Halloween may be scary but the U.S. economy looks less scary around the festive period. U.S. and China are on the talking table, the economic indicators are looking solid. The stock market is soaring while corporate earnings are off the roof. The bond market is also showing positive signs which were not expected.
These signs are wearing out the calls that America could face recession as of next year. Even the top Wall Street Firms are telling clients that the chance of a recession is modest. Goldman Sachs puts the risk level at 24 percent. Barclays says less than 10 percent. Morgan Stanley says “around 20” percent. Jan Hatzius, Goldman’s chief economist wrote in a note that “Our view [is] that the risk of recession remains moderate.”
Everyone including the Federal Reserve officials is saying that the recession has subsided. Tom Barkin, president of the Federal Reserve Bank of Richmond said that “How likely is it that there’s a recession on the horizon? … I don’t see one being imminent, unless we talk ourselves into one.” Barkin pointed out that optimistic news from U.S.-China trade talks and Brexit is indicating no chance of a recession.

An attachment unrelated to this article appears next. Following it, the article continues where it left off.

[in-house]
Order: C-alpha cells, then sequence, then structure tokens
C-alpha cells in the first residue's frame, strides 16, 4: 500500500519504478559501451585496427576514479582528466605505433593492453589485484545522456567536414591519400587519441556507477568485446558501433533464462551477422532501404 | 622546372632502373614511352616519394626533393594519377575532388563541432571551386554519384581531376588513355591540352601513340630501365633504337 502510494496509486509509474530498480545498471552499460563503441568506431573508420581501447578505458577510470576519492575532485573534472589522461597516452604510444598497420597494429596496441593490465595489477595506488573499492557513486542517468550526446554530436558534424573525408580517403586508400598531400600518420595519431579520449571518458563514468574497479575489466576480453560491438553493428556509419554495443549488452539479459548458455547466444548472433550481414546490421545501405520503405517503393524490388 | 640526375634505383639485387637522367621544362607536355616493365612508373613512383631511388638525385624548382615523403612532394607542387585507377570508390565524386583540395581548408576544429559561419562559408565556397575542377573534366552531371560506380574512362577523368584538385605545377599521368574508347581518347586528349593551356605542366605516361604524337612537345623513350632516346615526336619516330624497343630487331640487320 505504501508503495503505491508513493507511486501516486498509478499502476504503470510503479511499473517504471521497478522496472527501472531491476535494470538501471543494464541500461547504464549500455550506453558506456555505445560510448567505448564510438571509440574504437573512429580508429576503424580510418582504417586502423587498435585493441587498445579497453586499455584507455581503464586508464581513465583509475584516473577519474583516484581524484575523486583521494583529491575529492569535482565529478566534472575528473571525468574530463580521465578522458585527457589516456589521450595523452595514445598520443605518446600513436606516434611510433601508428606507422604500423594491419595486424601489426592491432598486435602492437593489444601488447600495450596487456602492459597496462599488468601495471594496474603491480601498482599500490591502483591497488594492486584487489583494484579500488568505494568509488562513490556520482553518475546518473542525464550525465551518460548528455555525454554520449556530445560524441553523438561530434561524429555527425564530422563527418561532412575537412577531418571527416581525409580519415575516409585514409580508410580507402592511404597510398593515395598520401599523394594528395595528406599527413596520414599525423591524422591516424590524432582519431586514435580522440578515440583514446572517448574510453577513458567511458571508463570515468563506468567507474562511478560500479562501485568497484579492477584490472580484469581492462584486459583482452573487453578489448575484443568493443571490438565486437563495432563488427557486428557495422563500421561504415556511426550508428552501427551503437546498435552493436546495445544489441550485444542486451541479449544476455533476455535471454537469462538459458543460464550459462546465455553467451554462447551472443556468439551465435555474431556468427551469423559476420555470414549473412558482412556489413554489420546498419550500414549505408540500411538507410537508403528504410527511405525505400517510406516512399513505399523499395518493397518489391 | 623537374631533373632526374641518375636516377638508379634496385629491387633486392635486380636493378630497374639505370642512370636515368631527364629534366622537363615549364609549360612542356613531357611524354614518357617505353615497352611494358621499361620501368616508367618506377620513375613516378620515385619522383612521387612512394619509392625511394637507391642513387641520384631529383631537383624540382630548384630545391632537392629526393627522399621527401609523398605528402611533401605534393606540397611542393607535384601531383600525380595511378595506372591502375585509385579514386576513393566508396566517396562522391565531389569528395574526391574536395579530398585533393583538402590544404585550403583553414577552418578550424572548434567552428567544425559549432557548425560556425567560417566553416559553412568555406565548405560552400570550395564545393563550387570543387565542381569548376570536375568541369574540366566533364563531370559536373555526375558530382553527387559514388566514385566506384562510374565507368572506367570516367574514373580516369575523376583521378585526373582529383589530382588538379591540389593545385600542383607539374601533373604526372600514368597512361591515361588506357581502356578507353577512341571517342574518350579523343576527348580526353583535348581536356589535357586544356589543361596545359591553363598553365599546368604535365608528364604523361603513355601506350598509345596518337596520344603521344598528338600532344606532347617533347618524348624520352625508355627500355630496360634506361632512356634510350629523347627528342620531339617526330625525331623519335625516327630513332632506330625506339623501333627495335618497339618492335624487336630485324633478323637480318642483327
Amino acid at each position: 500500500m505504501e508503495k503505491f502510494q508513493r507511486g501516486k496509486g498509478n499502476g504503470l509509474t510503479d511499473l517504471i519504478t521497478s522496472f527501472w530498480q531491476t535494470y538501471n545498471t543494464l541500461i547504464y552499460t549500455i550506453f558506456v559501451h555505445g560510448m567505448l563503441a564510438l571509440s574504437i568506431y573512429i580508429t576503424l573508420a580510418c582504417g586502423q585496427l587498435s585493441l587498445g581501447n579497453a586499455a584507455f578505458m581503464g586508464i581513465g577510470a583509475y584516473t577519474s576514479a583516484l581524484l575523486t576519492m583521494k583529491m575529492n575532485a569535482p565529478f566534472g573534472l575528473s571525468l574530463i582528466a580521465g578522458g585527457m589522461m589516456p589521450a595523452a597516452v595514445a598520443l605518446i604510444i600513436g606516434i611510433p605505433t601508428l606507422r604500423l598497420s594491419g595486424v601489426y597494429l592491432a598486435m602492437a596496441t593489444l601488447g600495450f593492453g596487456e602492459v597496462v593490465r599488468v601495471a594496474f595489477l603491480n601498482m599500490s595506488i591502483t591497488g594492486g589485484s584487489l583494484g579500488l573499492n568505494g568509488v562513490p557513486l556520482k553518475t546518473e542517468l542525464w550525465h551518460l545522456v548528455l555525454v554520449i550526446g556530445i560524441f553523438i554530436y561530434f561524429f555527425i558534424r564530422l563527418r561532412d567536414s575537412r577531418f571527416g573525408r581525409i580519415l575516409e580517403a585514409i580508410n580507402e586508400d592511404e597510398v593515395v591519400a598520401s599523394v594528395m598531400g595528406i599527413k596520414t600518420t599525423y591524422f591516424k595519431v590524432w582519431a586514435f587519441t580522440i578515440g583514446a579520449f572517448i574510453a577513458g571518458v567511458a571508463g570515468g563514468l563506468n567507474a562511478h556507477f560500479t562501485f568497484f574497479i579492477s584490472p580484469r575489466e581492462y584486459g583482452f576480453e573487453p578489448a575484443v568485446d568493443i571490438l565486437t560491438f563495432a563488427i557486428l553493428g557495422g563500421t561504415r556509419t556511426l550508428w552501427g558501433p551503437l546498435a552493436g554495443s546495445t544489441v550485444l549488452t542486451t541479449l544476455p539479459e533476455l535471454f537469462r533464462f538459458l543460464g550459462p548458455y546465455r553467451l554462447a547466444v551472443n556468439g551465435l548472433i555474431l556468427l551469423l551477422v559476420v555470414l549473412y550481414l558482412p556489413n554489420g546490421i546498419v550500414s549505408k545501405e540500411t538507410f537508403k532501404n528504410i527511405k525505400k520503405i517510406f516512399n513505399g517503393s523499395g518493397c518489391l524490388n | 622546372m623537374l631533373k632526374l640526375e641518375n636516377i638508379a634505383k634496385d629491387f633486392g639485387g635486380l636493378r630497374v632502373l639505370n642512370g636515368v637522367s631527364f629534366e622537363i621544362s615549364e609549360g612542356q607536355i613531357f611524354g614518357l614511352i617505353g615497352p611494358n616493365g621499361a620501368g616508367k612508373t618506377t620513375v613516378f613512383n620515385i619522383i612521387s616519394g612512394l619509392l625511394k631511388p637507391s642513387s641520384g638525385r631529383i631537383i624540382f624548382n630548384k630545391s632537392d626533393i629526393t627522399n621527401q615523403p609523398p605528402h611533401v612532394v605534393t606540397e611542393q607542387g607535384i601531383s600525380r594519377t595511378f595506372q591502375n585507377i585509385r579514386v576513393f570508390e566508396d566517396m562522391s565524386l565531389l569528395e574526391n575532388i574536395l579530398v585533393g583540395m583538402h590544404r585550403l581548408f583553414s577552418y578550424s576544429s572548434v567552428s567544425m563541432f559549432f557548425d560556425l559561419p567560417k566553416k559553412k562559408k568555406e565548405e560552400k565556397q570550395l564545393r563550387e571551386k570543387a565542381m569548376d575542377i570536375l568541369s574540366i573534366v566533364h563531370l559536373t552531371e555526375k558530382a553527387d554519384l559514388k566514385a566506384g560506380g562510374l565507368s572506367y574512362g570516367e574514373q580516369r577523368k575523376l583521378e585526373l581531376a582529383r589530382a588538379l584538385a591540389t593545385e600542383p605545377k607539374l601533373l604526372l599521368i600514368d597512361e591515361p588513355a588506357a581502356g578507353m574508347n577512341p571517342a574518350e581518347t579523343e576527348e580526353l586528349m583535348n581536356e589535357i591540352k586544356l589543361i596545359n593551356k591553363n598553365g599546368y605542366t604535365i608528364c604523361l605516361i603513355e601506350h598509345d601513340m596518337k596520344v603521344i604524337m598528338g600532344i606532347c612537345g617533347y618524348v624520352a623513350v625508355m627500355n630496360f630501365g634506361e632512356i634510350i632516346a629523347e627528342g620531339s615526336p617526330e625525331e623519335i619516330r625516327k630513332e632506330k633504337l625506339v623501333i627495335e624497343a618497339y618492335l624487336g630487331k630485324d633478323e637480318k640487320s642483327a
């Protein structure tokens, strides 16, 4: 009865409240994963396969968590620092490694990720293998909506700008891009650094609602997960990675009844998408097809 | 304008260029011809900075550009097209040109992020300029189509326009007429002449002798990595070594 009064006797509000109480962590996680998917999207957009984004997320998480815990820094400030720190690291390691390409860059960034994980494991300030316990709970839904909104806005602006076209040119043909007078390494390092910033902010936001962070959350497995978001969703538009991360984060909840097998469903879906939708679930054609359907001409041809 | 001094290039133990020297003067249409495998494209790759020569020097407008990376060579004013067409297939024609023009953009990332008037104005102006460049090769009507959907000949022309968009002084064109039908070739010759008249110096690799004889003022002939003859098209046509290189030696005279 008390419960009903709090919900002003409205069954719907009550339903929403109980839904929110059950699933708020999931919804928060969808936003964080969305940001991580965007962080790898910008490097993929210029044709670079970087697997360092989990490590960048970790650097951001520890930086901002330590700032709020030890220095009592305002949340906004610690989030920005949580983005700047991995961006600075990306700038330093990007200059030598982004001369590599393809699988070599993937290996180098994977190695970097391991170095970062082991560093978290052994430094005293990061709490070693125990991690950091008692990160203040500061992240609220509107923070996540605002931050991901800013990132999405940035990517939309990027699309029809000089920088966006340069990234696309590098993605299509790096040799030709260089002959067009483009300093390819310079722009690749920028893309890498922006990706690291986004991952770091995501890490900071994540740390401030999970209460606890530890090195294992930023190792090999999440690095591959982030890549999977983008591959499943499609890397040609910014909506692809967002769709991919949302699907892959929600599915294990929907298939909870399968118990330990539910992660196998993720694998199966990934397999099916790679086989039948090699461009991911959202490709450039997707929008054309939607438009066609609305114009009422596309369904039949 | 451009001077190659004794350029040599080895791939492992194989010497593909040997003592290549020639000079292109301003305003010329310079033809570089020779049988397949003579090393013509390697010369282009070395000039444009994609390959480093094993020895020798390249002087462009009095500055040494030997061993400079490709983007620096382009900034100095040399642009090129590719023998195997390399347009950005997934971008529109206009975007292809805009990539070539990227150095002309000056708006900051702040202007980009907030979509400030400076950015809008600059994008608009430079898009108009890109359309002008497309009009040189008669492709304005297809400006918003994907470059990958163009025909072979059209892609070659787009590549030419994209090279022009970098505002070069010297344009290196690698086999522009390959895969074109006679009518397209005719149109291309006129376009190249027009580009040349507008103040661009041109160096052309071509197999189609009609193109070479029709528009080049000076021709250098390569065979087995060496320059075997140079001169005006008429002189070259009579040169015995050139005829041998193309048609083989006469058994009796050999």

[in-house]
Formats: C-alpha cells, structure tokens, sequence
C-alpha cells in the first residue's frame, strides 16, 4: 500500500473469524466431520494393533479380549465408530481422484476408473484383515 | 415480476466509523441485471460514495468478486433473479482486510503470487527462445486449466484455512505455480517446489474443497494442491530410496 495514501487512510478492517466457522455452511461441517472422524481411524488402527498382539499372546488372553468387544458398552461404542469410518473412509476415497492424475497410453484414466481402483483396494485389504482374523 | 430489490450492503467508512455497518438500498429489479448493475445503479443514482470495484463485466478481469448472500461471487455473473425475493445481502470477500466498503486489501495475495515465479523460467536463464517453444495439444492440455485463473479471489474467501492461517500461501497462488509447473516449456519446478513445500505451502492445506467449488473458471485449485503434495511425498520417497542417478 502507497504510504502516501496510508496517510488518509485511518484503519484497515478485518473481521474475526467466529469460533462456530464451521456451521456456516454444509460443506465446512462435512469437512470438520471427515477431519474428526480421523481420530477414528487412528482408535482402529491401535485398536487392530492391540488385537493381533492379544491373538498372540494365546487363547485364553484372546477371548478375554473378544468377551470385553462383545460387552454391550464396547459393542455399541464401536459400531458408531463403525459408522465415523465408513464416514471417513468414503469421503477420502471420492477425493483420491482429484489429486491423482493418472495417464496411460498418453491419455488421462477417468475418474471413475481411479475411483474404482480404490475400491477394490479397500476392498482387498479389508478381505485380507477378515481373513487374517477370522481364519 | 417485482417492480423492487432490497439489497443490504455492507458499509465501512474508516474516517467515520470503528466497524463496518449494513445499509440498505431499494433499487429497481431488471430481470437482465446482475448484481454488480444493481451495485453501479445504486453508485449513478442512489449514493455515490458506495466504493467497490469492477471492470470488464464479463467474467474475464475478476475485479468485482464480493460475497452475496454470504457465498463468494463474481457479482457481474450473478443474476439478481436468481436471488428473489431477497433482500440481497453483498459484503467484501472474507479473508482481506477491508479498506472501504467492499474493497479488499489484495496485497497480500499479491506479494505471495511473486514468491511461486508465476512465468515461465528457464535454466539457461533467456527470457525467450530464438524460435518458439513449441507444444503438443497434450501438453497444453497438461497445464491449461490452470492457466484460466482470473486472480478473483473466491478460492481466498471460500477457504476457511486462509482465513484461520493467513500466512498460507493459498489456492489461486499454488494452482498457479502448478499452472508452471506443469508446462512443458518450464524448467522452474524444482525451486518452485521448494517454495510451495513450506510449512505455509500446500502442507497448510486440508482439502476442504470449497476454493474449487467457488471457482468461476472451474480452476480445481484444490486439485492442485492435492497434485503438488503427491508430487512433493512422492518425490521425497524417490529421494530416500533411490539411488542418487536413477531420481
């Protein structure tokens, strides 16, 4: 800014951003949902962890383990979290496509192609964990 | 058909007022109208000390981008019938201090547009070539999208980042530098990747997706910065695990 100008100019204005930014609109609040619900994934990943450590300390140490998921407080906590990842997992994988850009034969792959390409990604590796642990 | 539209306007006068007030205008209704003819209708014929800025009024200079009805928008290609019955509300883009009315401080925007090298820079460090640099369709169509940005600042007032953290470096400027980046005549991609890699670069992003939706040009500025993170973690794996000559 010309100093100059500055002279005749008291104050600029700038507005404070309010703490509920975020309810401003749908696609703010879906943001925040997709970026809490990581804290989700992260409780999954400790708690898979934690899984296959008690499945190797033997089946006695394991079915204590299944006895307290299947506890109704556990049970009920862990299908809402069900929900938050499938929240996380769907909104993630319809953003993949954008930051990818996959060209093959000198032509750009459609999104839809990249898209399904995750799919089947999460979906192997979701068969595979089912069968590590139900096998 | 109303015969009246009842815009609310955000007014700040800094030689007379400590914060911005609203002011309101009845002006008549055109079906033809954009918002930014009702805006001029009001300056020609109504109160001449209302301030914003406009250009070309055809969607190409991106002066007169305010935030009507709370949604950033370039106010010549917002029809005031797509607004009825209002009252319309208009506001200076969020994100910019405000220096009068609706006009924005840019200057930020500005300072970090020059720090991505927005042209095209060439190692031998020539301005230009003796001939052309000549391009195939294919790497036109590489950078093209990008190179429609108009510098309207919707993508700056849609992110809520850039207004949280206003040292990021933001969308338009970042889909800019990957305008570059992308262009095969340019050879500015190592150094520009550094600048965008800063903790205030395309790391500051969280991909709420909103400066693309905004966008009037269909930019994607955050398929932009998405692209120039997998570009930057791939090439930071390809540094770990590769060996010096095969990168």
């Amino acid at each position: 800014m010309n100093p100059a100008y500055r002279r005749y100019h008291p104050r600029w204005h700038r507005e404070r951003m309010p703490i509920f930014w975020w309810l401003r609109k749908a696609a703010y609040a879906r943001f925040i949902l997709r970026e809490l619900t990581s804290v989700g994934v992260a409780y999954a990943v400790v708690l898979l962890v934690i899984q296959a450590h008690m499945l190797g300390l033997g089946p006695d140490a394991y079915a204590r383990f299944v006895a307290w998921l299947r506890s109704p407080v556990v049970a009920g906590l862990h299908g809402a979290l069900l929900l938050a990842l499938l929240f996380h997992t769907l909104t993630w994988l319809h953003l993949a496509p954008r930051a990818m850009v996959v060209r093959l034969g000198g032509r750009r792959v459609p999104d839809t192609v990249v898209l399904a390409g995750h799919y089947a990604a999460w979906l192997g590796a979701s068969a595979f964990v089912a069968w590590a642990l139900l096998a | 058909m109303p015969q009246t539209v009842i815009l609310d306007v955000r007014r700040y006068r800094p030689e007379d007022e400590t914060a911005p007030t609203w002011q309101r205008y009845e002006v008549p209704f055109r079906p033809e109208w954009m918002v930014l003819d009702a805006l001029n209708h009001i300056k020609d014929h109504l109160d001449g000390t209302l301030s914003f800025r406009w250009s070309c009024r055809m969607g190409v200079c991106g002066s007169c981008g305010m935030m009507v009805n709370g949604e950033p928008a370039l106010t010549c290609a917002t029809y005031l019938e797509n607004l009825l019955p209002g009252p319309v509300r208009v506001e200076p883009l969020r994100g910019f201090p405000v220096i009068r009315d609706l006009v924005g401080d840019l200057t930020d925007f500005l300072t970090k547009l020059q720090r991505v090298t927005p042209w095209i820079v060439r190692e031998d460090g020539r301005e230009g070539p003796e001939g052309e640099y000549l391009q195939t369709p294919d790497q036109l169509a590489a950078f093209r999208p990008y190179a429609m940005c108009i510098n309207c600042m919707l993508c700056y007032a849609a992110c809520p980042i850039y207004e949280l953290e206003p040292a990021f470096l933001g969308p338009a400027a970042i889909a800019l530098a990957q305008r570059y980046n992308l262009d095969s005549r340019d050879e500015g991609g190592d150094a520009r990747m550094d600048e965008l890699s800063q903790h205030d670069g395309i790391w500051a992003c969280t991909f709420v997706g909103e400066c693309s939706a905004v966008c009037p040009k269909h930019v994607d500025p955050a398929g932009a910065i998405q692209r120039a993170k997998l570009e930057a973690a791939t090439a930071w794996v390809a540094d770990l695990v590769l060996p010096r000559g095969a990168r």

The economy is cooling down and stabilizing. Barkin, along with many others were worried in August that something worse is going to happen especially including which includes Maryland, the District of Columbia, North Carolina, South Carolina, Virginia and most of West Virginia.
Barkin said, “I do believe the news has gotten better. I wouldn’t go as far as to say we’ve gotten to ‘good.’” Barkin is a man of experience as he spent three decades at consulting firm McKinsey, rising to be the chief financial officer of the company before becoming Richmond Fed president last year